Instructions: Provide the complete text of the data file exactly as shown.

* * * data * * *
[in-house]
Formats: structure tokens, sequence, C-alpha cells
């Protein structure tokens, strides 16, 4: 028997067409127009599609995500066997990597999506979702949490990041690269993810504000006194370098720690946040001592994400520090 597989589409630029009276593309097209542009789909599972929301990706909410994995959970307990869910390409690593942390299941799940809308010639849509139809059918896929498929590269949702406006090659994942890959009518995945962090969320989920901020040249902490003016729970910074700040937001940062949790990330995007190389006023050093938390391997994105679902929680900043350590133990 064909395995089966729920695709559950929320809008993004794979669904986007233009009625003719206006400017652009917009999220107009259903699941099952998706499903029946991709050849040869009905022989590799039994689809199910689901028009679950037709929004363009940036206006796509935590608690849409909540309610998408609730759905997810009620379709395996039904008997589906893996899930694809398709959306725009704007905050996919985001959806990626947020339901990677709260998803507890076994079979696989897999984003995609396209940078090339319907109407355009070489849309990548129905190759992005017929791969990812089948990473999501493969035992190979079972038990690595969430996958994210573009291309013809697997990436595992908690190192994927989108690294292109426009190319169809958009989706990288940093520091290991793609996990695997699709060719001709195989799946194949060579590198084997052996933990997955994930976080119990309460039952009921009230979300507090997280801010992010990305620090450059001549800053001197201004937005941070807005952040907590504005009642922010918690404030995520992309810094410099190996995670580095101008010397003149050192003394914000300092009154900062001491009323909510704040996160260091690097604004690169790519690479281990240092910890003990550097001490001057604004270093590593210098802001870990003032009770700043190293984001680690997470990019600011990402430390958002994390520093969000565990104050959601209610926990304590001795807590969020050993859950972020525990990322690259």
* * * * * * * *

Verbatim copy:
[in-house]
Formats: structure tokens, sequence, C-alpha cells
């Protein structure tokens, strides 16, 4: 028997067409127009599609995500066997990597999506979702949490990041690269993810504000006194370098720690946040001592994400520090 597989589409630029009276593309097209542009789909599972929301990706909410994995959970307990869910390409690593942390299941799940809308010639849509139809059918896929498929590269949702406006090659994942890959009518995945962090969320989920901020040249902490003016729970910074700040937001940062949790990330995007190389006023050093938390391997994105679902929680900043350590133990 064909395995089966729920695709559950929320809008993004794979669904986007233009009625003719206006400017652009917009999220107009259903699941099952998706499903029946991709050849040869009905022989590799039994689809199910689901028009679950037709929004363009940036206006796509935590608690849409909540309610998408609730759905997810009620379709395996039904008997589906893996899930694809398709959306725009704007905050996919985001959806990626947020339901990677709260998803507890076994079979696989897999984003995609396209940078090339319907109407355009070489849309990548129905190759992005017929791969990812089948990473999501493969035992190979079972038990690595969430996958994210573009291309013809697997990436595992908690190192994927989108690294292109426009190319169809958009989706990288940093520091290991793609996990695997699709060719001709195989799946194949060579590198084997052996933990997955994930976080119990309460039952009921009230979300507090997280801010992010990305620090450059001549800053001197201004937005941070807005952040907590504005009642922010918690404030995520992309810094410099190996995670580095101008010397003149050192003394914000300092009154900062001491009323909510704040996160260091690097604004690169790519690479281990240092910890003990550097001490001057604004270093590593210098802001870990003032009770700043190293984001680690997470990019600011990402430390958002994390520093969000565990104050959601209610926990304590001795807590969020050993859950972020525990990322690259």